Small towns from all over participated, some so small they have no stoplights, but did send floats of "Miss (tiny town)... and her Court." Young women in rhinestone crowns and evening gowns, sequins glittering, waved from snowy palace and grotto fantasias. Someone(s) in all our flyover country had poured love into Christmas of 2023. Various Stetsons were moving quietly along the edge of the melée, keeping things running.
A paradise of !!Fire Trucks!! blowing sirens and klaxons, wonderfully decked out, garish with lights, hove into view. I peeked over the garlanded porch railing at thrilled little boys racing around. The championship uniformed football team formed an unadorned brown study on a flat bed. Much cheering as they passed.
Texas is devoutly serious about showing up and rooting for its communities. High School bands marched through with hotshot drummers and dancing cheerleaders twirling flags. There were floats from churches, 4-H Clubs, tractors swathed in Christmas lights, a Ford Model T farm truck restored to warm red and brown.
Trail Riders came prancing, some hunkered down in carts and wagons drawn by burro, mule, Shetland ponies. A tractor followed and the costumed elf passenger hopped off and on, scooping up equine poop with a snow shovel. Elf was also cheered. She offered her tilted rear view to helpful insults shouted by friends... Shriners zipped in an out on small ATV's,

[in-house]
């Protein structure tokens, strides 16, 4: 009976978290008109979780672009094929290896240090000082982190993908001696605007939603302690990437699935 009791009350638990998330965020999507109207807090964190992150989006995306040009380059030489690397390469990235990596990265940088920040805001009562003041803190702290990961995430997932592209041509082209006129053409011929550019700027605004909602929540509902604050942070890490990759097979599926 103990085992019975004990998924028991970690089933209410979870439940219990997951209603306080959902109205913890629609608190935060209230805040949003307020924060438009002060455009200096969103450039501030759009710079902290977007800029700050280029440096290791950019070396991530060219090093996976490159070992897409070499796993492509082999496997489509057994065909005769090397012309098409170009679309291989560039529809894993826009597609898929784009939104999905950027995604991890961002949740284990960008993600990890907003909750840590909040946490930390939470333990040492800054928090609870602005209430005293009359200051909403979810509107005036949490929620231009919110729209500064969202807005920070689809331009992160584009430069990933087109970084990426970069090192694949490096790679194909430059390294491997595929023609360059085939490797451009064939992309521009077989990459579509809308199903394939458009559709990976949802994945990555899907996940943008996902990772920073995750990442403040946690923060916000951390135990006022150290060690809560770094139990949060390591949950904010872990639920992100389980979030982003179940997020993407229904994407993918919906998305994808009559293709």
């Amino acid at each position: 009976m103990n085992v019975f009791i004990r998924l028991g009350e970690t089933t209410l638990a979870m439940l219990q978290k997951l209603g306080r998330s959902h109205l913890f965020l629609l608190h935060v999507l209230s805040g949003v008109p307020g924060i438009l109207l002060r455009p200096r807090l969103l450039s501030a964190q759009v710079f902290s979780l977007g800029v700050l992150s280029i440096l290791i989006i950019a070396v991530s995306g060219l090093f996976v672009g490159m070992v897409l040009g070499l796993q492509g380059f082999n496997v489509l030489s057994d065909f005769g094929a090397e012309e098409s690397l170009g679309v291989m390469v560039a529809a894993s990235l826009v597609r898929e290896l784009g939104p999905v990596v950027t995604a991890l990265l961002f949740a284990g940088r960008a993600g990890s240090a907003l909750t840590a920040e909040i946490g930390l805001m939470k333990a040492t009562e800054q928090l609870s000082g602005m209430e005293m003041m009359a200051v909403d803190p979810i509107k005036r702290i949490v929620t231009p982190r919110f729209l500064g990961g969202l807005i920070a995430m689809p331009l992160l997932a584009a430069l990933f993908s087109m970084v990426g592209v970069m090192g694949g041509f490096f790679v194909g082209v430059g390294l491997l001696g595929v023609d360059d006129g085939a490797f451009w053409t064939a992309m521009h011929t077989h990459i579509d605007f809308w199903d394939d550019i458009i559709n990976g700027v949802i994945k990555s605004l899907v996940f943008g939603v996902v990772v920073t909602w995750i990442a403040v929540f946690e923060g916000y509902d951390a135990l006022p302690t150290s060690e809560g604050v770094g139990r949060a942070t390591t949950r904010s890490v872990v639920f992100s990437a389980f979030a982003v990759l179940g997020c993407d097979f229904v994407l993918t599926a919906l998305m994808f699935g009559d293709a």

Chairs had been set up all around the Square and some businesses routinely provide benches with cushions. Lots of babies asleep no matter what, wild kids careening with sugar rushes, dogs barking and trying to kerfuffle. Across the street encircling the chateau-esque Courthouse, white crafter tents, lit from within, were doing business selling treats and stocking-stuffers. Shoppers strolled, laughed, many with leashed dogs in Santa or reindeer jackets and headgear.
Wouldn't have missed it, an evening of incandescent silliness.
And didn't, thanks to kindness going up the stairs.